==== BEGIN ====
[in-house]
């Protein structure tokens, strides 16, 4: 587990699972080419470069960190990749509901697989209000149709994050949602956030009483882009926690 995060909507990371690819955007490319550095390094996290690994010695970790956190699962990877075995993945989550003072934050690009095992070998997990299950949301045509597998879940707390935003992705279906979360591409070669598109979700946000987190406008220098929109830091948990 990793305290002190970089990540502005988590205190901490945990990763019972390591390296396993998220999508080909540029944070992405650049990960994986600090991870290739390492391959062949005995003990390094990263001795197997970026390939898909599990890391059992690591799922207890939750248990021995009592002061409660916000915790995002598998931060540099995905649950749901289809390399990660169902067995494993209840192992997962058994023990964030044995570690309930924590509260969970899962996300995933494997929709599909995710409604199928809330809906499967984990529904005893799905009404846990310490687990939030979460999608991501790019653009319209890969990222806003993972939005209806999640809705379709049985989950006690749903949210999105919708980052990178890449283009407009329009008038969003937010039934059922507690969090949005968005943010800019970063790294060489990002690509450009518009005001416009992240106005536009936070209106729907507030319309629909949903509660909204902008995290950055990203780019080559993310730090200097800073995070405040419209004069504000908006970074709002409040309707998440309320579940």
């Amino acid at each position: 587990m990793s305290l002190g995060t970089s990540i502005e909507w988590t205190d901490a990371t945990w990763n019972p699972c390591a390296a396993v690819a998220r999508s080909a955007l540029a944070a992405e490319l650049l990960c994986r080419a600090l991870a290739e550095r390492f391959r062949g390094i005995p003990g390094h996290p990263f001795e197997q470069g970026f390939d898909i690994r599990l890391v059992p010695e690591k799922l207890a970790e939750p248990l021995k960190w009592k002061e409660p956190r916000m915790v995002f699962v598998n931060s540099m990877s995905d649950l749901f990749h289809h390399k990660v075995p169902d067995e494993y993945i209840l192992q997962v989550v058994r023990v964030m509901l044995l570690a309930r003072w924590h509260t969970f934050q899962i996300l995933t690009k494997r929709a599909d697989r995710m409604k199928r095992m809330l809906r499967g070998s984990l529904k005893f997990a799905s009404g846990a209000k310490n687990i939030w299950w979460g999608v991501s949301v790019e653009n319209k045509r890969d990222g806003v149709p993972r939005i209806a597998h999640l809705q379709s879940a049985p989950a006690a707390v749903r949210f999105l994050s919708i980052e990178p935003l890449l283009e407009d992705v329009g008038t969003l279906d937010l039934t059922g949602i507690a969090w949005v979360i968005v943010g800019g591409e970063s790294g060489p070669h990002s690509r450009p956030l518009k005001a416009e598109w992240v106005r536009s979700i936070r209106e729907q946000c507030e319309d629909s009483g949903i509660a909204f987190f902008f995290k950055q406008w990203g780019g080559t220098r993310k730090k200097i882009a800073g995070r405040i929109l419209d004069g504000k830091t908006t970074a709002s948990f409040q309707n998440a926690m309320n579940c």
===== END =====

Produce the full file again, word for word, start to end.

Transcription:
[in-house]
């Protein structure tokens, strides 16, 4: 587990699972080419470069960190990749509901697989209000149709994050949602956030009483882009926690 995060909507990371690819955007490319550095390094996290690994010695970790956190699962990877075995993945989550003072934050690009095992070998997990299950949301045509597998879940707390935003992705279906979360591409070669598109979700946000987190406008220098929109830091948990 990793305290002190970089990540502005988590205190901490945990990763019972390591390296396993998220999508080909540029944070992405650049990960994986600090991870290739390492391959062949005995003990390094990263001795197997970026390939898909599990890391059992690591799922207890939750248990021995009592002061409660916000915790995002598998931060540099995905649950749901289809390399990660169902067995494993209840192992997962058994023990964030044995570690309930924590509260969970899962996300995933494997929709599909995710409604199928809330809906499967984990529904005893799905009404846990310490687990939030979460999608991501790019653009319209890969990222806003993972939005209806999640809705379709049985989950006690749903949210999105919708980052990178890449283009407009329009008038969003937010039934059922507690969090949005968005943010800019970063790294060489990002690509450009518009005001416009992240106005536009936070209106729907507030319309629909949903509660909204902008995290950055990203780019080559993310730090200097800073995070405040419209004069504000908006970074709002409040309707998440309320579940």
């Amino acid at each position: 587990m990793s305290l002190g995060t970089s990540i502005e909507w988590t205190d901490a990371t945990w990763n019972p699972c390591a390296a396993v690819a998220r999508s080909a955007l540029a944070a992405e490319l650049l990960c994986r080419a600090l991870a290739e550095r390492f391959r062949g390094i005995p003990g390094h996290p990263f001795e197997q470069g970026f390939d898909i690994r599990l890391v059992p010695e690591k799922l207890a970790e939750p248990l021995k960190w009592k002061e409660p956190r916000m915790v995002f699962v598998n931060s540099m990877s995905d649950l749901f990749h289809h390399k990660v075995p169902d067995e494993y993945i209840l192992q997962v989550v058994r023990v964030m509901l044995l570690a309930r003072w924590h509260t969970f934050q899962i996300l995933t690009k494997r929709a599909d697989r995710m409604k199928r095992m809330l809906r499967g070998s984990l529904k005893f997990a799905s009404g846990a209000k310490n687990i939030w299950w979460g999608v991501s949301v790019e653009n319209k045509r890969d990222g806003v149709p993972r939005i209806a597998h999640l809705q379709s879940a049985p989950a006690a707390v749903r949210f999105l994050s919708i980052e990178p935003l890449l283009e407009d992705v329009g008038t969003l279906d937010l039934t059922g949602i507690a969090w949005v979360i968005v943010g800019g591409e970063s790294g060489p070669h990002s690509r450009p956030l518009k005001a416009e598109w992240v106005r536009s979700i936070r209106e729907q946000c507030e319309d629909s009483g949903i509660a909204f987190f902008f995290k950055q406008w990203g780019g080559t220098r993310k730090k200097i882009a800073g995070r405040i929109l419209d004069g504000k830091t908006t970074a709002s948990f409040q309707n998440a926690m309320n579940c």